Does each one of your employees trust your decision and value your company with their head and heart? What about employees working from offshore locations? Building enough trust among employees is critical to the success of any aspiring business. However, things can get a bit complicated when you are looking to make your presence felt across the globe. What works in the US won't do in India and vice versa. However, given the opportunities of a global market, it is necessary that businesses and brands find a way out.
Building relationships gets harder with cross cultural teams as it is easy to misinterpret intentions and get wrong assumption in the lack of virtual cues. The first difference is the style of communication. At some parts of the world, people like to socialize more than others before getting right to business. Time, trends, political views, standard of living and market behavior further complicate things. So, how can leaders of multinational / multicultural teams seek to use diversity to their advantage without failing to the challenges?
Create a success structure for team building
According to the popular organizational behavior scholar, Dr. Richard Hackman, the ideal way to ensure cross cultural team building success is by creating initial conditioning. This would mean that the entire team has a compelling and clear direction to strive towards. Organizations should be sharing across all resources and information across geographies to fill every employee about the board's agendas. People with the ideal technical skills should be used more in global dexterity and building cultural intelligence. It is also essential to build a staff that is flexible, curious, thoughtful and emotionally stable. Online training and courses will form a part of the journey today.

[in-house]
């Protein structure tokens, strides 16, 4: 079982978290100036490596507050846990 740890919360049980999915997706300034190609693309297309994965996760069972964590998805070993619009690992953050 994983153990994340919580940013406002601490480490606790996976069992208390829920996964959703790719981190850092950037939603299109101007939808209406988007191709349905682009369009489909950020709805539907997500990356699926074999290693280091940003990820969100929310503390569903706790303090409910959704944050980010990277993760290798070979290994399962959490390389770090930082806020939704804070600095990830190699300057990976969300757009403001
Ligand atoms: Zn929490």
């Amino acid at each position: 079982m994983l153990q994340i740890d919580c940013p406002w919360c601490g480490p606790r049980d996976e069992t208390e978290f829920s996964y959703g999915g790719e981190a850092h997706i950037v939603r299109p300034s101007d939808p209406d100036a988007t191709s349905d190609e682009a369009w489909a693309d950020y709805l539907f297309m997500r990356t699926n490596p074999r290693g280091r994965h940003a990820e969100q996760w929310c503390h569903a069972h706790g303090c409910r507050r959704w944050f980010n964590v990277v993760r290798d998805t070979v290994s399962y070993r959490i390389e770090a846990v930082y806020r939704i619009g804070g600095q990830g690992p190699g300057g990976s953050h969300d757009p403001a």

Understanding cross cultural makeup
To become an effective leader of a cross cultural team, you need to understand every "fault line" created by differences in language, thinking and culture. An uninitiated team that consists of Germans, Koreans and Americans would definitely be a tripwire! While Germans would be comfortable in giving and receiving direct negative feedback, it could be a disaster with Koreans. As a leader, you should be ready for these tensions and solve them swiftly.
Apart from cultural differences, it is also advantageous if the leader also understands differences in personalities, age and gender. You cannot expect an Indian employee to immediately adapt to a longer working day in Germany.
Setting clear norms and sticking to them
Cross cultural teams can be both assets and liabilities as they bring in a wide variety of working styles. Add personal preferences to the mix and things can get really confusing. It is therefore necessary that the team leader chalks out clear norms that are required to be followed by everyone - regardless of the personal bent. That said, it will be best to consider what will work best for the entire team rather than imposing your own personal choices and work styles. For members that find it difficult to adhere to the norms due to their cultural bent, some extra sessions, additional communication and suggestive training will be the answer. A regular inflow of teleconferences, video conferences, email updates and boardroom discussions will compensate the distance barriers between teams.